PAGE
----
No More Shall We Part - Nick Cave And The Bad Seeds

Generally favorable reviews - based on 18 Critics

Critic score distribution:
  1. Positive: 13 out of 18
  2. Negative: 1 out of 18
  1. Cave's latest finds the singer in perhaps the finest voice of his career, armed with a set of melodic ballads and mid-tempo rockers which exemplify his dedicated, traditionalist's approach to the songwriter's craft.
  2. In terms of sheer weight alone, the album can almost be a bit crushing. With 12 songs that run nearly 70 minutes of time, Cave takes his time getting there, but you really don't mind.
  3. Possibly a step forward from The Boatman's Call, but far from being a return to form.
  4. Goddamn if he doesn't sing like a cranky Neil Diamond here...
  5. The biggest surprise here is Cave's singing. Forsaking the bluesy moans and wails of older works like The First Born Is Dead and Kicking Against the Pricks, he pushes his voice in new directions...
  6. Simply the finest effort yet from the Bad Seeds; one which leaves the listener in awe, full of complex emotions and pondering the fact that they've just been in the presence of great art...
  7. Melody rarely comes easily, but this is a flamboyantly musical record that creates the perfect backdrop for Cave's theological, metaphysical musings.
  8. What makes 'No More...' Cave's best album since 'Henry's Dream' (which it most clearly resembles), is a return to melodrama (or rather the juxtaposition of melodrama with the album's ballads) where Cave crafts a deliciously potent mix of the visionary, the bizarre and the everyday...
  9. Cave has transformed his mournful voice into a thing of wonder...
  10. 100
    Incredibly, No More Shall We Part is as urgent and vital as Cave has ever been.... Raging and delicate, complex as faith and simple as a goodnight kiss, it is an incredible summation of a singular career.
  11. No More Shall We Part is a beautiful, elegant record, capably fulfilling the promise of The Boatman's Call, but it exacts a harrowing toll from the listener. This is not a record to which you can listen lightly; if used as background music it will gradually darken your mood, like poison seeping slowly into a well.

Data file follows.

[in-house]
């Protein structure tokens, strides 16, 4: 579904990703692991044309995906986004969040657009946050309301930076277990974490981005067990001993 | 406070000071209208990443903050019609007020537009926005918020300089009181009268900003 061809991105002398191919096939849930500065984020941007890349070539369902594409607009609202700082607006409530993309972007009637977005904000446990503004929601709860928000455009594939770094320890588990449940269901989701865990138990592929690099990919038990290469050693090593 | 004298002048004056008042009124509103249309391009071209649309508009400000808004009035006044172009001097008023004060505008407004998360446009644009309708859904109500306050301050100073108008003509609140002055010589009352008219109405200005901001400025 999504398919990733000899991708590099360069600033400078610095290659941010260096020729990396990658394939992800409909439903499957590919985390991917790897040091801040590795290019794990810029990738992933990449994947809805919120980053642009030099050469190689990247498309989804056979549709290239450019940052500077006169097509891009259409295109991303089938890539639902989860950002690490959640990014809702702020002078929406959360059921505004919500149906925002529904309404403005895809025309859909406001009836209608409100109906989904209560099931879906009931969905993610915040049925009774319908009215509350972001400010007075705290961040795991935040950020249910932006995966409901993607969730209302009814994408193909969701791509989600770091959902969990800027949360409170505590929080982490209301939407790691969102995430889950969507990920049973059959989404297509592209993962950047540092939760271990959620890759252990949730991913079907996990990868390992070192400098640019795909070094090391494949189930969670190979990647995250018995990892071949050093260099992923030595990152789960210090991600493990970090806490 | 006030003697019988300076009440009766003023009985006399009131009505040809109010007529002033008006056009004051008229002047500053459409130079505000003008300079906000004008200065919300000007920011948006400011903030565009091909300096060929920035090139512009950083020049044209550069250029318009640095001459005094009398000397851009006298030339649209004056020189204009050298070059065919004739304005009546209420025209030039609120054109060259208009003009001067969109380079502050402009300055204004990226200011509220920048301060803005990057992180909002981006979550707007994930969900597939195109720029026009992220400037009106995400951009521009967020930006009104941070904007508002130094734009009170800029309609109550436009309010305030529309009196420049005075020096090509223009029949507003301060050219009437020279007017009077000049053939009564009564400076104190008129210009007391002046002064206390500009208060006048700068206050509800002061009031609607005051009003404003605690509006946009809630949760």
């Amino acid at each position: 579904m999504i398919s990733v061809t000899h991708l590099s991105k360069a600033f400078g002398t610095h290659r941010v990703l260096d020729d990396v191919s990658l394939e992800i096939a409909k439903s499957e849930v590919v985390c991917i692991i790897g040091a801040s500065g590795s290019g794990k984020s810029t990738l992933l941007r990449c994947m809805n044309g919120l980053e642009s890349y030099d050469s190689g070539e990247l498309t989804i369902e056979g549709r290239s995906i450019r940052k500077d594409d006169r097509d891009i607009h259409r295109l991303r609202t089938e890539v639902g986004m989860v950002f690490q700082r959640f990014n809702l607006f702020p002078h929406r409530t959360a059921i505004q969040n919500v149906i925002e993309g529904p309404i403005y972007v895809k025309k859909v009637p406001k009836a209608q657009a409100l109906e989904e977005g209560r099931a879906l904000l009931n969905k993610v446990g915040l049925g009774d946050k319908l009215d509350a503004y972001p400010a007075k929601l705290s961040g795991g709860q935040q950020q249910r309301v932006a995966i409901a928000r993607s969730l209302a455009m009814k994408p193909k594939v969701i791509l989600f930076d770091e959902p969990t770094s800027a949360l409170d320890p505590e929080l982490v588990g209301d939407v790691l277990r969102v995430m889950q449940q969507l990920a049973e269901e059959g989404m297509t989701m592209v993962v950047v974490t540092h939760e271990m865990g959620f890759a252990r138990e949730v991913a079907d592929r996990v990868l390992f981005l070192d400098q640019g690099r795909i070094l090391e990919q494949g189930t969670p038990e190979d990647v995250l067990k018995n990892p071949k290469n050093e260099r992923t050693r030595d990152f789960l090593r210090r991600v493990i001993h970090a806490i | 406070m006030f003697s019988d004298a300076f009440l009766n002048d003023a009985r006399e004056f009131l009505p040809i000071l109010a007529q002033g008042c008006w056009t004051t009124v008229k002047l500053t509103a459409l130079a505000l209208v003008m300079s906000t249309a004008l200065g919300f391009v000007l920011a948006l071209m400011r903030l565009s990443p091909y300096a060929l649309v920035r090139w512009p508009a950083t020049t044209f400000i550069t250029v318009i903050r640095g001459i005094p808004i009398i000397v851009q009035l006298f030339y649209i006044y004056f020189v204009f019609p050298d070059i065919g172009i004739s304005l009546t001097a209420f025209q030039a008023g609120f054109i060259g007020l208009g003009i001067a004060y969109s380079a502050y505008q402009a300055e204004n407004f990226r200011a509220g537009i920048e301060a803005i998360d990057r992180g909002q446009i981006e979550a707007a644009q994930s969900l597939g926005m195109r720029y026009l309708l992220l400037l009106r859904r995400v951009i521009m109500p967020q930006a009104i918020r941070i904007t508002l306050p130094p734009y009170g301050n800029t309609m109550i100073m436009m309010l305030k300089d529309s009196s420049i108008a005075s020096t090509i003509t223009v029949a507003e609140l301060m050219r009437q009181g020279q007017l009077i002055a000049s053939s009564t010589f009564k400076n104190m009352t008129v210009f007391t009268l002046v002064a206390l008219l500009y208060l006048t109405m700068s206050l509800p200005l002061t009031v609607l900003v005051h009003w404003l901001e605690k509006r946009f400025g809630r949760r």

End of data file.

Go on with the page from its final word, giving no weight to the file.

12. Another welcome sign of the bright light at the end of Cave's dark tunnel is the involvement of folk sisters Kate and Anna McGarrigle, who not only counterbalance Cave's rich, dramatic baritone, but also demonstrate his continued desire to work with artists outside his usual circle of fiends. Cave has built his coffin and now he has to lie in it, but these tiny stylistic shifts bode well for his future.
  13. While he's an adept moodist (but not a great singer), most often, the tunes are more artifice than art and he fails to make his misery convincing.
  14. Occasionally he resembles a Pakistani Bryan Ferry. Is this a good thing? It is if you like Pakistani Bryan Ferrys. [#155, p.70]
  15. 40
    No More suffers from a relentless sense of goth gloom that's as claustrophobic as a church confessional. [Jun/Jul 2001, p.107]
  16. Cave's songs once conjured eternity. Now they just feel like one. [13 Apr 2001, p.76]
  17. 90
    A total triumph. [#50, p.82]
  18. A highlty nuanced album which is at once razor sharp, and rich in new openings and possibilities. [#206, p.60]
User Score

Universal acclaim- based on 46 Ratings

User score distribution:
  1. Positive: 14 out of 17
  2. Negative: 1 out of 17
  1. Aug 27, 2010
    A major letdown from the genius of The Boatman's Call and setting lower standards for genuine stripped-down records, but, Cave never being one to disappoint, delivers it good when it's good. Full Review »
  2. madsl
    Mar 10, 2007
    It's simply beyond me while a lot of cave fans cherish this close-to-rubbish album of boring, theatrical and self-centred songs so far removed from the organic vitality and crackling inspiration of earlier cave masterpieces. But hey, his brand new side project, Grinderman, is a return to form. So buy that one instead! Full Review »
  3. PeteF
    Sep 23, 2006
    I think that Nick Cave one of the few true artists in the modern rock music. Everything he does deserves attention and this album is no exception. I guess in ten years or more some of his records may be recognized as classic and this one can be a strong candidate for that. Full Review »